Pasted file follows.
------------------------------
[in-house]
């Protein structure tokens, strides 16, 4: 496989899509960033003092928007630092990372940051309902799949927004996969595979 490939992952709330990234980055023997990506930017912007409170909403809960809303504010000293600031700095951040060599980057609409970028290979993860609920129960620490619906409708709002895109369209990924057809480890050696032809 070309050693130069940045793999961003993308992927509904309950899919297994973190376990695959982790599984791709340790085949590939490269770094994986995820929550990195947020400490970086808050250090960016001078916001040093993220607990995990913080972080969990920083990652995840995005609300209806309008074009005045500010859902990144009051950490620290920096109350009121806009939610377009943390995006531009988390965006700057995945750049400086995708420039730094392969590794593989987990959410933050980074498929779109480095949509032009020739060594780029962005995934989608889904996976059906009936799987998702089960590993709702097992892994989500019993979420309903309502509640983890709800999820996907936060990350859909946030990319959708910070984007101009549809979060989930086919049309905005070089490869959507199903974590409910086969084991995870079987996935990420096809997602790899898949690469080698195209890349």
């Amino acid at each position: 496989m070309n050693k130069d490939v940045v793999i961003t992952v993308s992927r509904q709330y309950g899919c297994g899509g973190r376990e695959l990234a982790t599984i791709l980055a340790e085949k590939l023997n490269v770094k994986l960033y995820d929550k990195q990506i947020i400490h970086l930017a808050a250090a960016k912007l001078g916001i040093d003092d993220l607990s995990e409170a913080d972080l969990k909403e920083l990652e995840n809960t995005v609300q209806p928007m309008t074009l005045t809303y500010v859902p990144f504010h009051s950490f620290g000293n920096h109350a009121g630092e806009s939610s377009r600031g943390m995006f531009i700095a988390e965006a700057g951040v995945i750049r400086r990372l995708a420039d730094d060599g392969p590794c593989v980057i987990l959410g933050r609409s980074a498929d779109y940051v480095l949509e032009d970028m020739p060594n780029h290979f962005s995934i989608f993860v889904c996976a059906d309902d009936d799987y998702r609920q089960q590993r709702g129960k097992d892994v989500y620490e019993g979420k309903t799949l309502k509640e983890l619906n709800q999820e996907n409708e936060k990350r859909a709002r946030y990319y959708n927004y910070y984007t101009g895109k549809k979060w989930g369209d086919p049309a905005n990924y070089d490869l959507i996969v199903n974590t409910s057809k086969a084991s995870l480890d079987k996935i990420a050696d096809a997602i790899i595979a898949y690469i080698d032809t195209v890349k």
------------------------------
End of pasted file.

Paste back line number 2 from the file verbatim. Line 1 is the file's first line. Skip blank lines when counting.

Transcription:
């Protein structure tokens, strides 16, 4: 496989899509960033003092928007630092990372940051309902799949927004996969595979 490939992952709330990234980055023997990506930017912007409170909403809960809303504010000293600031700095951040060599980057609409970028290979993860609920129960620490619906409708709002895109369209990924057809480890050696032809 070309050693130069940045793999961003993308992927509904309950899919297994973190376990695959982790599984791709340790085949590939490269770094994986995820929550990195947020400490970086808050250090960016001078916001040093993220607990995990913080972080969990920083990652995840995005609300209806309008074009005045500010859902990144009051950490620290920096109350009121806009939610377009943390995006531009988390965006700057995945750049400086995708420039730094392969590794593989987990959410933050980074498929779109480095949509032009020739060594780029962005995934989608889904996976059906009936799987998702089960590993709702097992892994989500019993979420309903309502509640983890709800999820996907936060990350859909946030990319959708910070984007101009549809979060989930086919049309905005070089490869959507199903974590409910086969084991995870079987996935990420096809997602790899898949690469080698195209890349």